Stephen Holder of the Indianapolis Star shared his early impressions of Moore after a practice session: "Skai Moore looks like a possible playmaker at MLB. Legit in coverage." 

    Moore played as a weak-side linebacker at South Carolina, but his reps in the middle illustrate an intriguing development for the 6'2", 230-pounder.

    Nevertheless, it's important to have a linebacker who can cover the field in passing situations. Assuming rookie second-rounder Darius Leonard claims a starting role at linebacker, there's still an opportunity for Moore to push Antonio Morrison in the middle or carve out a rotational role.

CB Holton Hill, Minnesota Vikings

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    The Minnesota Vikings boast one of the NFL's deepest cornerback units, and Holton Hill could become the latest addition to a strong group.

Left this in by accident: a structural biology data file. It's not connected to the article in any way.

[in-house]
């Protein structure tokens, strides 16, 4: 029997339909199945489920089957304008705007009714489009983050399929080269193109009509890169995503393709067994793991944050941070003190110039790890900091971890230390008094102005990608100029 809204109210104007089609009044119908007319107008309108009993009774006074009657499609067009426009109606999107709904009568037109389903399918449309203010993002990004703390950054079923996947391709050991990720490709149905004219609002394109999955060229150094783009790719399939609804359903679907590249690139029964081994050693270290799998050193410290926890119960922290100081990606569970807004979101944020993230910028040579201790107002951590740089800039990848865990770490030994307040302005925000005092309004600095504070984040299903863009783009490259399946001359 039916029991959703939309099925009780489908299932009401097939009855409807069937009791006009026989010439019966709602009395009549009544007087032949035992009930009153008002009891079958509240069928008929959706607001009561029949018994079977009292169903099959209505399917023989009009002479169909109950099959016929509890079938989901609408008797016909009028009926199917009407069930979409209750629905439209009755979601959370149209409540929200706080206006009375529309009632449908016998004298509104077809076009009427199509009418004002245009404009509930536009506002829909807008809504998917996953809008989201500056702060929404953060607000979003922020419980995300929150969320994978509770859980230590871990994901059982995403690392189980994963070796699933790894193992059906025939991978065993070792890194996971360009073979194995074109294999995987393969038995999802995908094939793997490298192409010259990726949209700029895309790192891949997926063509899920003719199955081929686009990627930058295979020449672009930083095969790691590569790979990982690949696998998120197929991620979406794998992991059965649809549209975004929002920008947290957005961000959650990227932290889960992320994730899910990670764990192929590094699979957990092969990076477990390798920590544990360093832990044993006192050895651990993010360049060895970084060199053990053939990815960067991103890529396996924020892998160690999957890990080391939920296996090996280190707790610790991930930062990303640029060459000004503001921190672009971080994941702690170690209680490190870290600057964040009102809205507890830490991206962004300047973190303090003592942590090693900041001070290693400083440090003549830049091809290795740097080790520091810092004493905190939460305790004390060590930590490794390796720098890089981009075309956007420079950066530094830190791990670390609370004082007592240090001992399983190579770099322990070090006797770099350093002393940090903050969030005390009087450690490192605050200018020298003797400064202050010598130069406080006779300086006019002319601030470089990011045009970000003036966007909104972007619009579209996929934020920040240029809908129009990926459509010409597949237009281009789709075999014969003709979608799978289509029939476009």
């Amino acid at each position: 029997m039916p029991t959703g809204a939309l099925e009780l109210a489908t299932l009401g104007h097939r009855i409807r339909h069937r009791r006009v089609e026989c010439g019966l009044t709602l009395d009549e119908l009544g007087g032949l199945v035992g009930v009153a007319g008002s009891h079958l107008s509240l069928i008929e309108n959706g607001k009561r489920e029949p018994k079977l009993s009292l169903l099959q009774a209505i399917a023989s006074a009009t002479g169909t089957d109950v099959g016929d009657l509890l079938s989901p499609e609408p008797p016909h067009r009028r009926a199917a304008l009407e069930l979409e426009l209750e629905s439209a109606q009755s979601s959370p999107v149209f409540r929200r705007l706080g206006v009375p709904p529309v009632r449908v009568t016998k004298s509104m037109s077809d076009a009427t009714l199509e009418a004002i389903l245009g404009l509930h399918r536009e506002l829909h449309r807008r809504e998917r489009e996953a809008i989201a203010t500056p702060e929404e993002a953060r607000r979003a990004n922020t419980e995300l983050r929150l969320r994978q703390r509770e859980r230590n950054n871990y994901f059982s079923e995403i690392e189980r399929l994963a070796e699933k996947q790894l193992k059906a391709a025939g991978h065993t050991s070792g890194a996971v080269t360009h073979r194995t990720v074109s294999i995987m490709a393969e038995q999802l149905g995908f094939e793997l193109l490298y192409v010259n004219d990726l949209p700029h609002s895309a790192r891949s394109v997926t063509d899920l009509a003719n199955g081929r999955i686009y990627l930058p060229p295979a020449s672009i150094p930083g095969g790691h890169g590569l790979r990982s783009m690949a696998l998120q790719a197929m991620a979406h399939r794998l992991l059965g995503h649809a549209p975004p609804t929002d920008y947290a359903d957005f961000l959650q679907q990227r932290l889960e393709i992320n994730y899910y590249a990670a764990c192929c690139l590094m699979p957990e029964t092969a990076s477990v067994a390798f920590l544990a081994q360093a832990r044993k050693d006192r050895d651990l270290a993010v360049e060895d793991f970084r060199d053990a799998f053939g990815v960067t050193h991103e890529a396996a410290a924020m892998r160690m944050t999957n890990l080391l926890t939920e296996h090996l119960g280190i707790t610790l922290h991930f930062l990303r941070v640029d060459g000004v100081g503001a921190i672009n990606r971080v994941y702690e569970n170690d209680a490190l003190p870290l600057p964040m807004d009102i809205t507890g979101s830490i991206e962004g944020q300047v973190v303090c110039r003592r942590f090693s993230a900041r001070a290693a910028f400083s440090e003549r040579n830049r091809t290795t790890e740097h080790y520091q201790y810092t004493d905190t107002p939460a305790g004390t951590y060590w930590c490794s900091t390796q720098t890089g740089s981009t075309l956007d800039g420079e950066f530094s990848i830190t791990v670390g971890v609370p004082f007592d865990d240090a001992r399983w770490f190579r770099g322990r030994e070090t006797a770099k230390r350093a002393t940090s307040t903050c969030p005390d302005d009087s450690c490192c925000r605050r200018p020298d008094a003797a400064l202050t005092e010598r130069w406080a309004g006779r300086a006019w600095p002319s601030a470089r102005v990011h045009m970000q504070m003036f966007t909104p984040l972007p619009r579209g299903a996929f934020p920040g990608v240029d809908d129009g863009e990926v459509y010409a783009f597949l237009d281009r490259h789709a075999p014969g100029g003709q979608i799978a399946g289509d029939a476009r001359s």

According to NFL Network's Tom Pelissero, the Vikings think Hill possesses "starter ability." The Texas product signed a deal with $75,000 in guarantees, per Pelissero, and he lined up opposite of first-rounder Mike Hughes against the reserves during OTAs.

    The 21-year-old may not see the field in 2018 due to the Vikings' depth at the position, but the team doesn't mind stockpiling cover men.

    Pelissero says Hill "sought treatment" for marijuana use last fall, and Hill said he hasn't smoked since. The rookie is now learning what it takes to become a professional from the veterans around him.

    The Vikings legitimately could go six deep in starting-caliber cornerbacks this season.

CB Levi Wallace, Buffalo Bills

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    After spending time at the Buffalo Bills' OTAs, NFL Network's Mike Garafolo highlighted an undrafted rookie that caught his eye: Alabama product Levi Wallace.

    "He is very undersized, but I watched him on the field," Garafolo said. "What he lacks in physicality, he makes up on the mental side. He was breaking on a lot of the routes. Don't discount Levi Wallace making this team and being an impact player."